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What you need to know about actinic keratosis

The sun is shining, summer’s here and you’re probably already spending more time outside than in. You already know you need to protect yourself from the sun (no tanning, please) but it’s also important to be proactive when it comes to knowing how overexposure to the sun can affect your skin. For instance, actinic keratosis (AK) – also referred to as sun spots – is an often-overlooked form of pre-cancer, affecting more than 10 million Americans. AK is worth knowing more about because it has the potential to progress to squamous cell carcinoma (SCC), the second most common skin cancer.

Woman looking at sun spot

Expert advice

We turned to Dr. Thomas W. Bender III, board-certified dermatologist and owner of Gulf Coast Dermatology and Skin Care Centre in Mobile, Alabama, for some insight into actinic keratosis and what you need to know about it.

AK explained

AKs are rough-textured, dry, scaly patches on the skin caused by excessive exposure to ultraviolet light, Bender explains. They occur most often on the face, scalp, ears, neck, hands and arms and can range in color from skin-toned to reddish-brown. They can also range from roughly the size of a pinhead to larger than a quarter. There are various treatment options you can discuss with a dermatologist. “The problem with sun spots is the general public will have a hard time distinguishing these from other skin problems. A professional is needed to identify and treat all skin cancers or pre-cancers,” the dermatologist says.

What you need to know

Your first line of defense against AK is sunscreen. “Sunscreen will help protect against the darkening of these spots and the development of new ones,” Bender says. When it comes to choosing the best sun protection option, he advises going with a physical blocker such as zinc oxide or titanium dioxide, which provides a broad spectrum of protection and isn’t irritating. He also advises seeing a dermatologist to have a thorough skin exam to make sure any spots or markings you do have are harmless, as opposed to some other sort of skin lesion with the potential to develop into something more serious. “Not all sun spots will become cancerous and it is best to seek a professional opinion to determine if something is benign, precancerous or cancerous,” he says.

When to get checked out

While most AKs remain benign, approximately 10 percent develop into SCC within an average of two years, Bender explains. Seeing your dermatologist early and often is key, but there are also some signs to be aware of. Three things you need to look for are:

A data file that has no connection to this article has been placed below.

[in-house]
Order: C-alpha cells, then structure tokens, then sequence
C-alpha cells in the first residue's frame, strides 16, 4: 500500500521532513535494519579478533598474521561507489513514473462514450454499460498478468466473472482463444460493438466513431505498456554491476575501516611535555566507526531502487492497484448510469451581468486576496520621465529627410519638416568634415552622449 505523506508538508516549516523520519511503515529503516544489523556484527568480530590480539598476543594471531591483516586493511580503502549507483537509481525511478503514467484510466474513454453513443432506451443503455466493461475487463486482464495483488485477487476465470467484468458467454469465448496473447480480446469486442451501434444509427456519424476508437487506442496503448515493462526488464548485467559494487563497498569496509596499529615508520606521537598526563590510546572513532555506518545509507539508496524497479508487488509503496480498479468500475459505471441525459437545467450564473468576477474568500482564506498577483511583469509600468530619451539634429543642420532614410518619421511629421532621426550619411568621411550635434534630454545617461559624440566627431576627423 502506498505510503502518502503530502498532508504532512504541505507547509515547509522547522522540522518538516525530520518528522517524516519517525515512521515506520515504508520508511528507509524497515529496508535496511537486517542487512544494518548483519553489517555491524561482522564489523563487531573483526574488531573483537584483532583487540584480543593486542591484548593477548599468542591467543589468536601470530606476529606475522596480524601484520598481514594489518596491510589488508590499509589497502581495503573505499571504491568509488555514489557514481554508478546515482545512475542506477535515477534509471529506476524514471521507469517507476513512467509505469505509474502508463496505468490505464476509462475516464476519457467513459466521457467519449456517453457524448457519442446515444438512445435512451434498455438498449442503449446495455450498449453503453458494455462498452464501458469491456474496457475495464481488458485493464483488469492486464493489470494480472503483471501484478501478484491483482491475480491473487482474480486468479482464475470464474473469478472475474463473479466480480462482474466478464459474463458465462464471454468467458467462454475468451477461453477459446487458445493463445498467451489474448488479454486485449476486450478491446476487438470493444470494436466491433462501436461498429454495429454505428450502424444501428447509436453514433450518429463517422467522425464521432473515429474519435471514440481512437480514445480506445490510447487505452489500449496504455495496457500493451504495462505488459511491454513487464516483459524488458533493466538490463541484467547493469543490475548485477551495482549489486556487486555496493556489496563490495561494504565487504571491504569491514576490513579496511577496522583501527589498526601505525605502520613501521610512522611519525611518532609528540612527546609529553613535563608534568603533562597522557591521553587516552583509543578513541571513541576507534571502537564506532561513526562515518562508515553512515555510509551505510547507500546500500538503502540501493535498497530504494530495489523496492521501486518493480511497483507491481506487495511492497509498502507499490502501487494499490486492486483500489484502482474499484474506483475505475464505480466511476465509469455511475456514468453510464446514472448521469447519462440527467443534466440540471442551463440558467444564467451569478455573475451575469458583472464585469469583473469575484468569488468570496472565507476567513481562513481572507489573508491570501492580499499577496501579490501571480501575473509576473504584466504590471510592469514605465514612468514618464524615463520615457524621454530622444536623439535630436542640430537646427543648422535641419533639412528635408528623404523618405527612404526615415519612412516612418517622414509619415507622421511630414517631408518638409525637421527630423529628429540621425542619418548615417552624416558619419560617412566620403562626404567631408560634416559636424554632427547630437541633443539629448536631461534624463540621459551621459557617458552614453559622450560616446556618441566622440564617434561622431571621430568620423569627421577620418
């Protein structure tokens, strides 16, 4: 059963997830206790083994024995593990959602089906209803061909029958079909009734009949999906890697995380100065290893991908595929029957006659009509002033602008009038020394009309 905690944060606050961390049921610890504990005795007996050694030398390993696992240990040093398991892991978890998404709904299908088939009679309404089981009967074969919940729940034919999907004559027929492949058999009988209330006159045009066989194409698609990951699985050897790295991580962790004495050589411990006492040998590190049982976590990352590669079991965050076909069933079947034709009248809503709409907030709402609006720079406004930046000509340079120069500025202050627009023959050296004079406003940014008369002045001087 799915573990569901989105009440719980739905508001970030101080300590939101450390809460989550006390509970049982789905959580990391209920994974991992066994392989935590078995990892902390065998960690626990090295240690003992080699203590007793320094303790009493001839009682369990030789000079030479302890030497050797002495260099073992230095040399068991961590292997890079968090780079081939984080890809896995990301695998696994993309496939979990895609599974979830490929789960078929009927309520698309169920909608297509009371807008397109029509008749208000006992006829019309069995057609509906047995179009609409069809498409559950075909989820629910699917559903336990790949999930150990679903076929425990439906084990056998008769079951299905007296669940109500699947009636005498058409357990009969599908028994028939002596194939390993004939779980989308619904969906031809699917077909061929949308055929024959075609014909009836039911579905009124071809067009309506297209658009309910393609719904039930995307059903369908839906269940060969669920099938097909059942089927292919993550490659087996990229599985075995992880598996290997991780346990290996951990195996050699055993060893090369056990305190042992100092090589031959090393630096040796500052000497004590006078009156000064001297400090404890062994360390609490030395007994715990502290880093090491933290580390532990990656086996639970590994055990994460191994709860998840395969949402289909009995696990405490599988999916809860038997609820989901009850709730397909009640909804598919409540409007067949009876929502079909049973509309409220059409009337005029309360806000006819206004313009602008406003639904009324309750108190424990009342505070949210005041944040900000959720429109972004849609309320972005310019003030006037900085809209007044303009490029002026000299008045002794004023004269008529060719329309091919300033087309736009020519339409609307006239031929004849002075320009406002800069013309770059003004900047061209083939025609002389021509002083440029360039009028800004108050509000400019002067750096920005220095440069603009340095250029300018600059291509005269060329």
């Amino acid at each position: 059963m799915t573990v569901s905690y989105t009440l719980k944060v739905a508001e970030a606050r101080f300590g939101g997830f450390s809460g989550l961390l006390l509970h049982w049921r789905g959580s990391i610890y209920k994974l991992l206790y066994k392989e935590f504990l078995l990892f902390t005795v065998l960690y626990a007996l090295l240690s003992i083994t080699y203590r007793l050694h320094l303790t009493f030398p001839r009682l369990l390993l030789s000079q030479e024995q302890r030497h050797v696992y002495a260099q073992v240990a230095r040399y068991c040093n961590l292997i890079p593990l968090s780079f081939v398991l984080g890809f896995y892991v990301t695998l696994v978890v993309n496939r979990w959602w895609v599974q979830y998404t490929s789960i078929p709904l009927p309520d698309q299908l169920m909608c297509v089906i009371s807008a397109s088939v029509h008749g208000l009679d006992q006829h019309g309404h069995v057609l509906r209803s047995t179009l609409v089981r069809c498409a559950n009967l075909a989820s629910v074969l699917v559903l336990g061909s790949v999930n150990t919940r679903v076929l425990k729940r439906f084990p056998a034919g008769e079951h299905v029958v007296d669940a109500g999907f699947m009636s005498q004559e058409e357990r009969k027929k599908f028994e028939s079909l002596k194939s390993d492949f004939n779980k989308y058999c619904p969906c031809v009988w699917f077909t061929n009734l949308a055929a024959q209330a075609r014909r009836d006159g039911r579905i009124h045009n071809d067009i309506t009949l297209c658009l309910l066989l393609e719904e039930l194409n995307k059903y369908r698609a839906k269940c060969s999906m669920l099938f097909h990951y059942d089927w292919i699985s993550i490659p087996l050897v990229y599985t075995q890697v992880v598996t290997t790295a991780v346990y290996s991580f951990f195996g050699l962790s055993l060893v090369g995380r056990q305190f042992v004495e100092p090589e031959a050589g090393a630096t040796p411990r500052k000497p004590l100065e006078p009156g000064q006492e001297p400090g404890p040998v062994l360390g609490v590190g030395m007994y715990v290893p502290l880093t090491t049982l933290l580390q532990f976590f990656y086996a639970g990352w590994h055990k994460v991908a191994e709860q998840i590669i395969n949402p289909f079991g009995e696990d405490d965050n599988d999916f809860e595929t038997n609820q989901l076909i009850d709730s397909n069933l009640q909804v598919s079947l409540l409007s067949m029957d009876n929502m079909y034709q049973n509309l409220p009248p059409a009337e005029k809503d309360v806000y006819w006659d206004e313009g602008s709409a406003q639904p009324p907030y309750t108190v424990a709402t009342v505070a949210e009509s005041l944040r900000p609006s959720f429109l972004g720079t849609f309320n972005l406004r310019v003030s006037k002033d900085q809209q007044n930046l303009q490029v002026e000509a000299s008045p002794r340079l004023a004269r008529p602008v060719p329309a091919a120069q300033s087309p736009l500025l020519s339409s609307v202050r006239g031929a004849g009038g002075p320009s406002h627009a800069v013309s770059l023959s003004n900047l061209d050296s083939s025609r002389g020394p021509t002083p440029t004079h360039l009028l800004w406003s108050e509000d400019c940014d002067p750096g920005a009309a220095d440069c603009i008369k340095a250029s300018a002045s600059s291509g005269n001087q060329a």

1. Irregular borders
  2. A variation in color
  3. Spots larger than 6mm in size

These are indications that the skin growth should be examined by a board-certified dermatologist. You should also see a dermatologist if you have a spot that just looks different from everything else on your skin, a sign Bender says is often referred to as the “ugly duckling” sign. As for what can be done about AK, your dermatologist will discuss the best options for you. “When you see your dermatologist and sun spots are diagnosed, you can get rid of them in a variety of ways, including laser treatment, photodynamic therapy, chemical peels and other topical preparations,” he says.

Avoid these skin slip-ups

Since avoiding overexposure to the sun is the best way to avoid AK and other sun-related skin problems, it’s important to ensure you’re always being sun-smart. Bender says the first mistake people make with their skin is not protecting it properly, so always remember to apply sunscreen, even on cloudy days. “The importance of sunscreens that have a physical blocker can’t be overstated,” he adds.

He also recommends wearing sun-protective clothing and trying to avoid long-term sun exposure when UV radiation is at its peak (between 10 a.m. and 4 p.m.) 

The second mistake people often make is assuming that all spots are simply cosmetic in nature, so instead of going to a dermatologist they try to treat their spots with over-the-counter products. This is never a good idea and can often delay a diagnosis of a more significant condition, Bender warns. Check your skin regularly and see your dermatologist if you notice anything irregular. You can never be too careful when it comes to your health.

More sun care advice

Summer skin health: Skin cancer awareness
Skin cancer: 5 warning signs
Skin cancer: How to protect your skin

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